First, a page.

Each era produces its own slang. Some terms demonstrate staying power and become part of the lexicon, while others are relegated to the dustbin of linguistic history.
Perhaps the greatest coinage of my generation, for example, was “cool,” which is still, well, cool, even if it faces competition today from “awesome” and “chill.”
The term “bird,” to describe a smart yet awkward person, did not survive, but “nerd” and “dork” are still doing fine. And although a good-looking woman can no longer be called a “fox,” “babe” is still appropriate (if politically incorrect), especially when preceded by the modifier “total.” (Author’s note: my wife is still a stone-cold fox, regardless.)
Perhaps some of you have enjoyed a nice walk down memory lane, recalling the long-forgotten lingo of your youth. But today’s slang probably seems foreign to you. As a keen observer of both teenage behavior and language, I’ve put together this little glossary:
Selfie. A photograph taken of oneself, usually with a cellphone and sometimes together with another person. May be accomplished by holding the phone away from one’s body or by photographing oneself in the mirror. Usage: “President Obama took a selfie during the Nelson Mandela memorial.”
Ratchet. This word used to refer to the handle portion of a socket wrench set. No more. Now it means “ugly,” “out of style” or “like a poor person.” As far as I can tell, it derives from an intentional mispronunciation of the word “wretched.”
Basic. This word no longer means “simple” or “fundamental,” although I suppose in a way it actually does. Its modern meaning is similar to “ratchet,” except that it carries the additional connotation of being cheap or even cheesy, as in, “His old phone is so basic.”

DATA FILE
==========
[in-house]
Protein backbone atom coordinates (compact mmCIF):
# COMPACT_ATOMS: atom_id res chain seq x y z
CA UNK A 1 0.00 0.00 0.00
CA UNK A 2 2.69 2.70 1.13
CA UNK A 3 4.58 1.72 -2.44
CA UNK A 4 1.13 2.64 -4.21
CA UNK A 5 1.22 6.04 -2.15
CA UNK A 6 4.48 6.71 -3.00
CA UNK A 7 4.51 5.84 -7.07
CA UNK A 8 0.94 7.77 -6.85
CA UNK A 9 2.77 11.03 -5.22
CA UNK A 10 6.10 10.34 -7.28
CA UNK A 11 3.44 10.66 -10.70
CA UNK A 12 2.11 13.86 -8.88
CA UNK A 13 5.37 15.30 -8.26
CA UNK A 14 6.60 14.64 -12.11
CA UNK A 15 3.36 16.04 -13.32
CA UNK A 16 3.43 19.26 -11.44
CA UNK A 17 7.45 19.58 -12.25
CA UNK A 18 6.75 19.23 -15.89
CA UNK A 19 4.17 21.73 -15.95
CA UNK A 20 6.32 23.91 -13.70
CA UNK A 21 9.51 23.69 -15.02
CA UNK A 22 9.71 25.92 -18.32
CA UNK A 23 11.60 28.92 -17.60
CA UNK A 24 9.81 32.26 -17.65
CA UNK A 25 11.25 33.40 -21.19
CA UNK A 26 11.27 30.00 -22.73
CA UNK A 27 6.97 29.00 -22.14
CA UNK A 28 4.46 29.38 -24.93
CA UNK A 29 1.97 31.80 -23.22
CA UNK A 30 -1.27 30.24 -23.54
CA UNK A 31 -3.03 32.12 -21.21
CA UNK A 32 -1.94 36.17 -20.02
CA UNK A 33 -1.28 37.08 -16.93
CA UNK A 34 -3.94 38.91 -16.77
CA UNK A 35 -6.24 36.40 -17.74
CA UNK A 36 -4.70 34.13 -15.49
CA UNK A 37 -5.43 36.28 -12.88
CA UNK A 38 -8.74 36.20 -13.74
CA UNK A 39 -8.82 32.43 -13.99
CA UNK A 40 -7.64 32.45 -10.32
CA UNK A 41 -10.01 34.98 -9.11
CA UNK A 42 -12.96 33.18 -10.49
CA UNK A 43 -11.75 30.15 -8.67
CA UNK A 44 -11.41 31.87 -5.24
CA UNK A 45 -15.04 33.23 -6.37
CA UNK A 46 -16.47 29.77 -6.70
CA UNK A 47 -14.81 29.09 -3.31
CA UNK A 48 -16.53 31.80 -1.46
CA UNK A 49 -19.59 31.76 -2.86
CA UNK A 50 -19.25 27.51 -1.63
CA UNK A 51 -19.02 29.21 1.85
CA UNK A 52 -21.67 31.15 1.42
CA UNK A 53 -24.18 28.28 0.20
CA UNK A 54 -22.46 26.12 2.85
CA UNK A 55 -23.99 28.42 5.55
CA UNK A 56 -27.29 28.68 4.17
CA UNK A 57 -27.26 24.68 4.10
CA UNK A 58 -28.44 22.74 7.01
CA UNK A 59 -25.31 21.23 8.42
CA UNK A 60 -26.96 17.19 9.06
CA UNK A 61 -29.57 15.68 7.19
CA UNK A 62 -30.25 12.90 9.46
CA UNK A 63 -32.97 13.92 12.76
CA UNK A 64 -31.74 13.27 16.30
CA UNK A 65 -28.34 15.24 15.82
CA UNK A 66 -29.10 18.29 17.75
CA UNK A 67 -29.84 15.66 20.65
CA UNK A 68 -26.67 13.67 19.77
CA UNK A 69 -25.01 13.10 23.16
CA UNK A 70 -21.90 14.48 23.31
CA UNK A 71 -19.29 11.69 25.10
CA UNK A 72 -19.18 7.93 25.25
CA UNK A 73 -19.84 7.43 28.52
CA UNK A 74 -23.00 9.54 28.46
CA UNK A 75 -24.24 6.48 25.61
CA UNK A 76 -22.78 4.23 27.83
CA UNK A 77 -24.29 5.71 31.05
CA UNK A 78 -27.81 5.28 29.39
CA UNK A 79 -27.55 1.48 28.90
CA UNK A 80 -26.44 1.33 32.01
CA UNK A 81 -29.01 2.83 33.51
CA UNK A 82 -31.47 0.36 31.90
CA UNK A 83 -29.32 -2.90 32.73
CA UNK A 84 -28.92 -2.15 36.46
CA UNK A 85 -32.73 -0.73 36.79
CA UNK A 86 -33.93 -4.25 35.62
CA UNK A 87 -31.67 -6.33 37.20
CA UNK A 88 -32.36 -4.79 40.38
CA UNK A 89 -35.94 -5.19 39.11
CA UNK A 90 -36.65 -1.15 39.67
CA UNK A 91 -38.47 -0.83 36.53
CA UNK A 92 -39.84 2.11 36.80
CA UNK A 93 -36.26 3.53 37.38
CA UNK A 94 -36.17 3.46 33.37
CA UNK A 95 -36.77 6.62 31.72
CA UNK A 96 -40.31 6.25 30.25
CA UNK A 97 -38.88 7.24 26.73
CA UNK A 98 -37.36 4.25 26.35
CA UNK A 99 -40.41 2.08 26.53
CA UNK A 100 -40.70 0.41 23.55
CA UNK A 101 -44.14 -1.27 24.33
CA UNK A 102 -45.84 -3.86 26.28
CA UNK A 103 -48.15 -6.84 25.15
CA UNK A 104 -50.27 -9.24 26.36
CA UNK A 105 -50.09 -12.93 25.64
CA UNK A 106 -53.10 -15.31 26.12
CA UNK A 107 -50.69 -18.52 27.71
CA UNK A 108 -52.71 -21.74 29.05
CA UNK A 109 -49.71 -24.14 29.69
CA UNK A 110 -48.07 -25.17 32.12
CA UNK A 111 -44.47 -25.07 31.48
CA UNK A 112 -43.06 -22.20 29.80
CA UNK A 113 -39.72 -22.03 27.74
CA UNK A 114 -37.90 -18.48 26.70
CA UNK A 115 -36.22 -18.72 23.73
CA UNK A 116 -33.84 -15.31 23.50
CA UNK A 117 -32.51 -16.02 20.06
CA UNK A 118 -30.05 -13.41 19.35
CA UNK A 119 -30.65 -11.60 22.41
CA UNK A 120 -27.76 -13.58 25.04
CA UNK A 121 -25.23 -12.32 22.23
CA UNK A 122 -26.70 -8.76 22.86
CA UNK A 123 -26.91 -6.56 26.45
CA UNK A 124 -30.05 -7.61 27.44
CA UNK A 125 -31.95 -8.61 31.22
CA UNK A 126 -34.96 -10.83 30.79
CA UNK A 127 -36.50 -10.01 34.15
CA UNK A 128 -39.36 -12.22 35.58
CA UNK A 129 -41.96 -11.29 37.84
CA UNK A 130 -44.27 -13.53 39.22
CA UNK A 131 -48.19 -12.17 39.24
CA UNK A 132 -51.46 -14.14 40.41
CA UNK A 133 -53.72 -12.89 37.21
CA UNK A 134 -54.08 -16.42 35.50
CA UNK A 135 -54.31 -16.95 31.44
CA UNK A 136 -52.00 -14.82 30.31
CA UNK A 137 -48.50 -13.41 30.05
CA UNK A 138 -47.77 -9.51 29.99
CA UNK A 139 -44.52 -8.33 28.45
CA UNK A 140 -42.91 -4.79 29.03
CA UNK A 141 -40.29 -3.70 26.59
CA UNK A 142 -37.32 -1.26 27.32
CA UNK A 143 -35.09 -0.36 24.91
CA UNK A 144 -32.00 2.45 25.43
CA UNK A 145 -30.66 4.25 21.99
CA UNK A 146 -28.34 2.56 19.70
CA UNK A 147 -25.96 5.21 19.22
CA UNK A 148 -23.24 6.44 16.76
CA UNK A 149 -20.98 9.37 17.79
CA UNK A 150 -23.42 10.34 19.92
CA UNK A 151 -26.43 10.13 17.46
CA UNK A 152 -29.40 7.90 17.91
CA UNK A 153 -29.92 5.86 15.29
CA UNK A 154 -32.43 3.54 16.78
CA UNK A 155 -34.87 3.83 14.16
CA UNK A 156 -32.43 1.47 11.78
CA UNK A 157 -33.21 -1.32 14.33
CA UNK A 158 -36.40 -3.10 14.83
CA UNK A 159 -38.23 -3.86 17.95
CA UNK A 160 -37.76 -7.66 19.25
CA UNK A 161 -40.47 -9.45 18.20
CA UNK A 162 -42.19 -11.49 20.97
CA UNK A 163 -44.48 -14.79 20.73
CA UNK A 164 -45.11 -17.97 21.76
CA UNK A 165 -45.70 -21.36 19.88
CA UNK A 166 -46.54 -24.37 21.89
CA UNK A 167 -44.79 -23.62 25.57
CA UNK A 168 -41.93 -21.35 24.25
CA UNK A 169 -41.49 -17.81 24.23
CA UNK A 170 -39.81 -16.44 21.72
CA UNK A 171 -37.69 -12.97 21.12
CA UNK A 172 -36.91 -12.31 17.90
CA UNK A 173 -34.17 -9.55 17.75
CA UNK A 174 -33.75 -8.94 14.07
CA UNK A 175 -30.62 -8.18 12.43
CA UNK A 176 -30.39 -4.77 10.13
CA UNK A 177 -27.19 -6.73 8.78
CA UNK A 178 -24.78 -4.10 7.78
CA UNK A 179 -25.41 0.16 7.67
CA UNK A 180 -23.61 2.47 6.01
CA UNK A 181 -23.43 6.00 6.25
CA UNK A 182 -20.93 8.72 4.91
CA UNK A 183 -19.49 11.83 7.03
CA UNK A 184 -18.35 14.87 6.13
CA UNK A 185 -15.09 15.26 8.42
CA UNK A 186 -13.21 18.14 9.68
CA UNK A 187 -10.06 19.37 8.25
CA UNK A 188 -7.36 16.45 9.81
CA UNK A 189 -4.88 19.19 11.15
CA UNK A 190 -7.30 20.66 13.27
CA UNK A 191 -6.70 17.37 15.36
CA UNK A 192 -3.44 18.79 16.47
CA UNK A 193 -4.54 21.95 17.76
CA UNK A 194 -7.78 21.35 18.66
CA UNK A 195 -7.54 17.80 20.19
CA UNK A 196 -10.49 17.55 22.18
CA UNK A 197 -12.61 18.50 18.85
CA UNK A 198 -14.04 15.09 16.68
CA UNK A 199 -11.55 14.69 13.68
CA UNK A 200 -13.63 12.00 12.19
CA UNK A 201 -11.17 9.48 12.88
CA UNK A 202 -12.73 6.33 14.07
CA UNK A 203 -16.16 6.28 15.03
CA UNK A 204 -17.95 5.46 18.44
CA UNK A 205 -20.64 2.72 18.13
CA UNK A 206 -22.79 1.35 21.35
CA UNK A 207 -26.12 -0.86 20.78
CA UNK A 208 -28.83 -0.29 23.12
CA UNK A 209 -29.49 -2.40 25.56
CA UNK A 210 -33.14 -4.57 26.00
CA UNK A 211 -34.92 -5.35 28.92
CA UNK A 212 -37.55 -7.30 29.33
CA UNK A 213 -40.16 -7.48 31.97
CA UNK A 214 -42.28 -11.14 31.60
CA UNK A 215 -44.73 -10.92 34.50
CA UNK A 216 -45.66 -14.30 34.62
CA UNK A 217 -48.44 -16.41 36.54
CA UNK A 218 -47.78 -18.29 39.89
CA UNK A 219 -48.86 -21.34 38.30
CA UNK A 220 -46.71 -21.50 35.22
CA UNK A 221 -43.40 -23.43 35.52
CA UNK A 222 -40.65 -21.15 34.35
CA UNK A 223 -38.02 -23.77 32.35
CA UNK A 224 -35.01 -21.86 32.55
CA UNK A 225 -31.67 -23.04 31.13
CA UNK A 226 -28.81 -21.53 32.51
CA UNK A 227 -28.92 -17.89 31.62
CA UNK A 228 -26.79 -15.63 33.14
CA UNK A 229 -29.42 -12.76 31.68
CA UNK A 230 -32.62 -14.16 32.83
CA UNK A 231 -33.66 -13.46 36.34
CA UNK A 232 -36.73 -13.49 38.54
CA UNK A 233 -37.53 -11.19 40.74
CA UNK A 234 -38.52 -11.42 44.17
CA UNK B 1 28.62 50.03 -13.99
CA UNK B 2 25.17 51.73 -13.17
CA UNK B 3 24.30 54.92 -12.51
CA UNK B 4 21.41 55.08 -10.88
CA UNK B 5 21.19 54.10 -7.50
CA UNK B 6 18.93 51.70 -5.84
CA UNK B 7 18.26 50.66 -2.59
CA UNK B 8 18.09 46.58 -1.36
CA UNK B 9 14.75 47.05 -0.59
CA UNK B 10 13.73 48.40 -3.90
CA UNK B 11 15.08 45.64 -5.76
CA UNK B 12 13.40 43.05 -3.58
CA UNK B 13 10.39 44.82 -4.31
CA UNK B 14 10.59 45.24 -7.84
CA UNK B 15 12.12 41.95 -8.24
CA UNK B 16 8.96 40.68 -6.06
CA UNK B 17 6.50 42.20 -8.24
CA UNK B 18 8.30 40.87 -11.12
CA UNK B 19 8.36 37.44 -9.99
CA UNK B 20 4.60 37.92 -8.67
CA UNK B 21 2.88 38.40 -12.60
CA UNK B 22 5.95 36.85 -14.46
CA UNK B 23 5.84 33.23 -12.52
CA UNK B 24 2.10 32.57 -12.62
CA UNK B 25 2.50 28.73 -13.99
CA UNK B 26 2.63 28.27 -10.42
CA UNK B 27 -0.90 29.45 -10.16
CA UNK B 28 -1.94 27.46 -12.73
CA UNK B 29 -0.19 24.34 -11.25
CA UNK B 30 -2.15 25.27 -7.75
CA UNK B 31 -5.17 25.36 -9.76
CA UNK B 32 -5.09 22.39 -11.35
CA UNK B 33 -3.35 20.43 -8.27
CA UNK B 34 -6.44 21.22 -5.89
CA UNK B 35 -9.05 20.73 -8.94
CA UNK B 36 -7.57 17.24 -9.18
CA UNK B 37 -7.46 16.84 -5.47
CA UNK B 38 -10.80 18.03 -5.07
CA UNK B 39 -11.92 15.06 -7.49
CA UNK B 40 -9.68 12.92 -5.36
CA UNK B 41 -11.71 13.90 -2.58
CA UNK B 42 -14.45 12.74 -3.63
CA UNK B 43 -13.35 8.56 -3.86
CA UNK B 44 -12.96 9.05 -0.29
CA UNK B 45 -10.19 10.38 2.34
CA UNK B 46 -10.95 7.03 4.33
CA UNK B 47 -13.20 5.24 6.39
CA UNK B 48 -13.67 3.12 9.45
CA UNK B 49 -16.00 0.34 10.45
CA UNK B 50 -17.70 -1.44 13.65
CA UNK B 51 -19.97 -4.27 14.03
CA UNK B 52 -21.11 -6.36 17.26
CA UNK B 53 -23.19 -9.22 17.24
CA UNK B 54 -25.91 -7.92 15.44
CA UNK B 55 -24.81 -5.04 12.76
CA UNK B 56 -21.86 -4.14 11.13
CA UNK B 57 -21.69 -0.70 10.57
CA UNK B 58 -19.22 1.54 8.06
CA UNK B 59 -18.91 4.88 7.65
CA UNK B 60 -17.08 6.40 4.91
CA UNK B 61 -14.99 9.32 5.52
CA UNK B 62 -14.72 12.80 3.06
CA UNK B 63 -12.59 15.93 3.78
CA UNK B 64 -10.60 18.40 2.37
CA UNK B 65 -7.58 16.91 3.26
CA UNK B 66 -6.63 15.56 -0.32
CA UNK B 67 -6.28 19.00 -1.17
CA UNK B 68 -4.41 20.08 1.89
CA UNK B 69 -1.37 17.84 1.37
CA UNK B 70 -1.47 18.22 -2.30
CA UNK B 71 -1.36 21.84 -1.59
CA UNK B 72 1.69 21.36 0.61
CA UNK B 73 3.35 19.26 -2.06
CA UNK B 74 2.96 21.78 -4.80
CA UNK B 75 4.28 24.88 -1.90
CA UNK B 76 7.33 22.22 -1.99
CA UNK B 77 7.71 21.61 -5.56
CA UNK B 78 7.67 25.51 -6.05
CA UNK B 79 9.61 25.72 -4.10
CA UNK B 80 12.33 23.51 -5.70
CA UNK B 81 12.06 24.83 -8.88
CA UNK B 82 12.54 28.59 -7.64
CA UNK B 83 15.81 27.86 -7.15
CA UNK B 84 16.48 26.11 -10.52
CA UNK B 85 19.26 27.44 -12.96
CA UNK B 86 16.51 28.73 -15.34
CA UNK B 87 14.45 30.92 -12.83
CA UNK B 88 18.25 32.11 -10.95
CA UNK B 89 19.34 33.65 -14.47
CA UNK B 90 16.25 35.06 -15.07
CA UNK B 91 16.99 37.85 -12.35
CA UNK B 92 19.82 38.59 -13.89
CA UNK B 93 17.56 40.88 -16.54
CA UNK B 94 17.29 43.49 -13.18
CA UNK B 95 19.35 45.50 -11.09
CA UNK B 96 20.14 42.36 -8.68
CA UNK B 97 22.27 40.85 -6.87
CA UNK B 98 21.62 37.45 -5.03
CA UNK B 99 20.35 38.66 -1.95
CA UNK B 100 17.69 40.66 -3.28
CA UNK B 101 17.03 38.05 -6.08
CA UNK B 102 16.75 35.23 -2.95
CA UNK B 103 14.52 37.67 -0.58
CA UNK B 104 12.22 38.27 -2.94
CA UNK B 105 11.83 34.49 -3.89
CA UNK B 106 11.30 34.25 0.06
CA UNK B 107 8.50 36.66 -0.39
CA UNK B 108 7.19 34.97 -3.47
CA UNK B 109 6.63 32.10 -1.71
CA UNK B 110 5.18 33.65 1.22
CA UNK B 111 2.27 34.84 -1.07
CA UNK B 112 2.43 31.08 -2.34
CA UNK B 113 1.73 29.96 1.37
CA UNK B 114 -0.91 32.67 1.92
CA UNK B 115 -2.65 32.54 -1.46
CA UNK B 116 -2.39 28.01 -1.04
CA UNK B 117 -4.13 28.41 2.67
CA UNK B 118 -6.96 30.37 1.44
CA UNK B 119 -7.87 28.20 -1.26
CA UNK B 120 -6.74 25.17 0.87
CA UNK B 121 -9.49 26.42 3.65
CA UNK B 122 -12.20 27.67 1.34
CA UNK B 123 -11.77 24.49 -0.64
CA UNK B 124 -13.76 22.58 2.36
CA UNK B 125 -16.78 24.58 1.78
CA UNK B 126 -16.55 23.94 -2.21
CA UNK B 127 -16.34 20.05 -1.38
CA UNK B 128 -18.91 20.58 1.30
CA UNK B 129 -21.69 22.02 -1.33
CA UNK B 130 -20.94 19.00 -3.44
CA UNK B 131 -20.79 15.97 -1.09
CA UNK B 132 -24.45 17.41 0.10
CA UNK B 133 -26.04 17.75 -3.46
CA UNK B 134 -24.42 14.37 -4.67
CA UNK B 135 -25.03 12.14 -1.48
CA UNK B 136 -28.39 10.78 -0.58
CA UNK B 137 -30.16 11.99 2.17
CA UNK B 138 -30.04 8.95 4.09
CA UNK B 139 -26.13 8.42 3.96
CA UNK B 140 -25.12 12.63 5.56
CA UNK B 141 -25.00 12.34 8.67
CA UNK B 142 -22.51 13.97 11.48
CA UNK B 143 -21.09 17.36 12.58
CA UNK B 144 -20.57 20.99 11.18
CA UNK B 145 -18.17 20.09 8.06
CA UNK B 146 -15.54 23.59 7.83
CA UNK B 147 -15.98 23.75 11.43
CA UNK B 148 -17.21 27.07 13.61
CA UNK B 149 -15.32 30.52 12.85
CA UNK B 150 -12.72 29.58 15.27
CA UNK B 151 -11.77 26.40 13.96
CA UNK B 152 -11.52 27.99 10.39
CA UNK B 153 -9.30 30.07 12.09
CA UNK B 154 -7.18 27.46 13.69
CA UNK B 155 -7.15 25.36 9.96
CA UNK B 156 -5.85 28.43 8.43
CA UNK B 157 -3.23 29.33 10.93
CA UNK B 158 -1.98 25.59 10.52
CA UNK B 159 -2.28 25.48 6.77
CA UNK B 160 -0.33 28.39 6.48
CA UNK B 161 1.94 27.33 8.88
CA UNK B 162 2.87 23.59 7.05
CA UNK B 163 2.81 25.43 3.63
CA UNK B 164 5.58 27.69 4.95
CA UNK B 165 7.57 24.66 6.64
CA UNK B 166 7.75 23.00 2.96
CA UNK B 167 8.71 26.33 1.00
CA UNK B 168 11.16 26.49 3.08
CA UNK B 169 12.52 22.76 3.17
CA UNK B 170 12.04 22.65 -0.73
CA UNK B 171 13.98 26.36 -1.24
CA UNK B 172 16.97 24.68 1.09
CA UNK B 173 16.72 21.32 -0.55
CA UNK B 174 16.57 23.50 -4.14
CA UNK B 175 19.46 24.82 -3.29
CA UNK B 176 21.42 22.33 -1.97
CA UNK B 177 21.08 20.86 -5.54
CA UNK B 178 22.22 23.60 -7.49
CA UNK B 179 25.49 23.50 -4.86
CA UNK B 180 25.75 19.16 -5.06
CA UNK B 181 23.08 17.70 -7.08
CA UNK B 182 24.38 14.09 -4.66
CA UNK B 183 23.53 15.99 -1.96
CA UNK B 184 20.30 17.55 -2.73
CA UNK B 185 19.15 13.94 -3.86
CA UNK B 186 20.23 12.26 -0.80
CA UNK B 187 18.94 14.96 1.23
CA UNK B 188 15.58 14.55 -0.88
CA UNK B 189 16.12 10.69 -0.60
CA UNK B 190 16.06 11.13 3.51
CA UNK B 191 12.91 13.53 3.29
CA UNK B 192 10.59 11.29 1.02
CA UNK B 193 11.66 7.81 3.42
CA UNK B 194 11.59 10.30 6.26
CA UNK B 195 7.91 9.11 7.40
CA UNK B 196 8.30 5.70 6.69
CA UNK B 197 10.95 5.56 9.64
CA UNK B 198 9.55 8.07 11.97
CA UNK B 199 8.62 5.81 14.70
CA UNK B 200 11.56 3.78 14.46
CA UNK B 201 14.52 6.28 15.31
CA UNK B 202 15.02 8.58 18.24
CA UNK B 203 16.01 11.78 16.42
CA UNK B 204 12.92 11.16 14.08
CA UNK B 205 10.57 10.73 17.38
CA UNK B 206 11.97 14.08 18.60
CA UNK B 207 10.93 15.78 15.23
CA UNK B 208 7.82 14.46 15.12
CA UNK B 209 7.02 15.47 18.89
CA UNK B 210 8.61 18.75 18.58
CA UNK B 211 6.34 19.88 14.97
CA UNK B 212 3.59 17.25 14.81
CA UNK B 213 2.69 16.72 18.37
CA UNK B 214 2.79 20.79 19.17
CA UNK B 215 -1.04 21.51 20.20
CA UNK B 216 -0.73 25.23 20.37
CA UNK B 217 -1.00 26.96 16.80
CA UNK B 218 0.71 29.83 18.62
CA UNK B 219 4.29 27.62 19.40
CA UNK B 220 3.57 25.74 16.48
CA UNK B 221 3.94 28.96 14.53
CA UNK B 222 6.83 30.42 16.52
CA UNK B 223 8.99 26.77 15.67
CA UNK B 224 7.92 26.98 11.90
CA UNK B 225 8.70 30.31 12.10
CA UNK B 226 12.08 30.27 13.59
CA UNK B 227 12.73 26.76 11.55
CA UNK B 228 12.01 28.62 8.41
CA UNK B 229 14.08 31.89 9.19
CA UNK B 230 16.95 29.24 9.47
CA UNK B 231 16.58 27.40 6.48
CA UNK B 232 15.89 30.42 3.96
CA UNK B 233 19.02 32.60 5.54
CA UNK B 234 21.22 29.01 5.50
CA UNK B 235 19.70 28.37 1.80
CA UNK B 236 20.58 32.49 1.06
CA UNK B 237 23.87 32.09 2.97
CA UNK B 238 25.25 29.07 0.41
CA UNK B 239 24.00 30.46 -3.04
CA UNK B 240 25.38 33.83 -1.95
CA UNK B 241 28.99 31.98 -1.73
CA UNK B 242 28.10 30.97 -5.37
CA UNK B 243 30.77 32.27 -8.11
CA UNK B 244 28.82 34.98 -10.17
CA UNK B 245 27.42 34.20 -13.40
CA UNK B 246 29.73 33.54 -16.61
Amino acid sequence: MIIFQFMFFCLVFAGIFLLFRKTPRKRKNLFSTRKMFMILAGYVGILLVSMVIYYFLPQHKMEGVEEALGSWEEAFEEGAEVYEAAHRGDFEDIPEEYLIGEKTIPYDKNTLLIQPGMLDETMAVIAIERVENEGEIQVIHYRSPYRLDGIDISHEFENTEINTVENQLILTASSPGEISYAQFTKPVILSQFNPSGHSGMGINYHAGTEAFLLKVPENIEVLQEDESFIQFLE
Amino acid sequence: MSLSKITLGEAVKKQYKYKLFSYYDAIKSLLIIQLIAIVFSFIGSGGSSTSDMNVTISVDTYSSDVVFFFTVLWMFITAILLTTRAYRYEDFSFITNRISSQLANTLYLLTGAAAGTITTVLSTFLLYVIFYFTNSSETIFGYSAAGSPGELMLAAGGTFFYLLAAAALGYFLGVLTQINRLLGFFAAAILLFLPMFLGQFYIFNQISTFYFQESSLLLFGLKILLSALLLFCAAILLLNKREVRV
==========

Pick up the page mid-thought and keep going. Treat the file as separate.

LOL. This is one term people of my generation actually do understand, or at least think we do, because we’re on Facebook all the time. But of course, being adults, we get it wrong. It’s true that the acronym stands for “laugh out loud,” but it’s no longer used to express true hilarity, which is now spelled “hahahaha.” LOL identifies something as only mildly or ironically funny. It’s also not just a written abbreviation but is often spoken out loud, usually with sarcasm, as in my teenager’s deadpan “LOL, dad” at the dinner table.
(By the way, please do not make the common geezer mistake of thinking that “LOL” stands for “lots of love.” That can be a pretty awkward way of responding to someone’s bereavement, for example.)
Swag. Once a shortened form of “swagger,” this term now refers not to an individual’s walk but to his or her accoutrements: jewelry, fancy clothing, etc. It can also mean free stuff (like T-shirts, sunglasses or Rolex watches) given away to members of an organization or attendees at an event. Usage: “You should see all the swag state legislators get from lobbyists.”
Rob Jenkins is a local freelance writer and the author of “Family Man: The Art of Surviving Domestic Tranquility,” available at Books for Less in Buford and on Amazon. Email Rob at firstname.lastname@example.org or visit familymanthebook.com.